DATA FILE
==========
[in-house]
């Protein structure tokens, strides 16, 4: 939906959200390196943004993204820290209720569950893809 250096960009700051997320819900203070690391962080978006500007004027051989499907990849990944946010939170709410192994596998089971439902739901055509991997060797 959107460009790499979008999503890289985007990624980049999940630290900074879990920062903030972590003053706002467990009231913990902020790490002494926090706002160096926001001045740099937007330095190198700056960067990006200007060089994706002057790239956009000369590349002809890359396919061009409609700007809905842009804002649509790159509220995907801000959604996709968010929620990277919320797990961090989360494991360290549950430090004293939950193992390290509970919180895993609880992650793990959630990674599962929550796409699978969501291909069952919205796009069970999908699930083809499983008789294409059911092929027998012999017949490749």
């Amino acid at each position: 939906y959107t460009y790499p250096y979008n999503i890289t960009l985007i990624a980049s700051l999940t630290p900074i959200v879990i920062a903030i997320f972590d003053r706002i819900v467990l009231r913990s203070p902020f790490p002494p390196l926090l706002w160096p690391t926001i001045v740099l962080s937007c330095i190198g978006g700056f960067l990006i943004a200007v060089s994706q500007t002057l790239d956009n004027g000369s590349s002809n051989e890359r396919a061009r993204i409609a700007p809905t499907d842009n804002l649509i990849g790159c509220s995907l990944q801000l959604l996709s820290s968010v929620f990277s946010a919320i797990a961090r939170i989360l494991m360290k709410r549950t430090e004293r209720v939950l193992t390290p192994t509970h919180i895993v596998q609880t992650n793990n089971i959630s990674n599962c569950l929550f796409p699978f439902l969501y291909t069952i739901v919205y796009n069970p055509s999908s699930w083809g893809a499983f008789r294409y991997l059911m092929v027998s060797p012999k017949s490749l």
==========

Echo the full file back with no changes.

[in-house]
């Protein structure tokens, strides 16, 4: 939906959200390196943004993204820290209720569950893809 250096960009700051997320819900203070690391962080978006500007004027051989499907990849990944946010939170709410192994596998089971439902739901055509991997060797 959107460009790499979008999503890289985007990624980049999940630290900074879990920062903030972590003053706002467990009231913990902020790490002494926090706002160096926001001045740099937007330095190198700056960067990006200007060089994706002057790239956009000369590349002809890359396919061009409609700007809905842009804002649509790159509220995907801000959604996709968010929620990277919320797990961090989360494991360290549950430090004293939950193992390290509970919180895993609880992650793990959630990674599962929550796409699978969501291909069952919205796009069970999908699930083809499983008789294409059911092929027998012999017949490749």
């Amino acid at each position: 939906y959107t460009y790499p250096y979008n999503i890289t960009l985007i990624a980049s700051l999940t630290p900074i959200v879990i920062a903030i997320f972590d003053r706002i819900v467990l009231r913990s203070p902020f790490p002494p390196l926090l706002w160096p690391t926001i001045v740099l962080s937007c330095i190198g978006g700056f960067l990006i943004a200007v060089s994706q500007t002057l790239d956009n004027g000369s590349s002809n051989e890359r396919a061009r993204i409609a700007p809905t499907d842009n804002l649509i990849g790159c509220s995907l990944q801000l959604l996709s820290s968010v929620f990277s946010a919320i797990a961090r939170i989360l494991m360290k709410r549950t430090e004293r209720v939950l193992t390290p192994t509970h919180i895993v596998q609880t992650n793990n089971i959630s990674n599962c569950l929550f796409p699978f439902l969501y291909t069952i739901v919205y796009n069970p055509s999908s699930w083809g893809a499983f008789r294409y991997l059911m092929v027998s060797p012999k017949s490749l």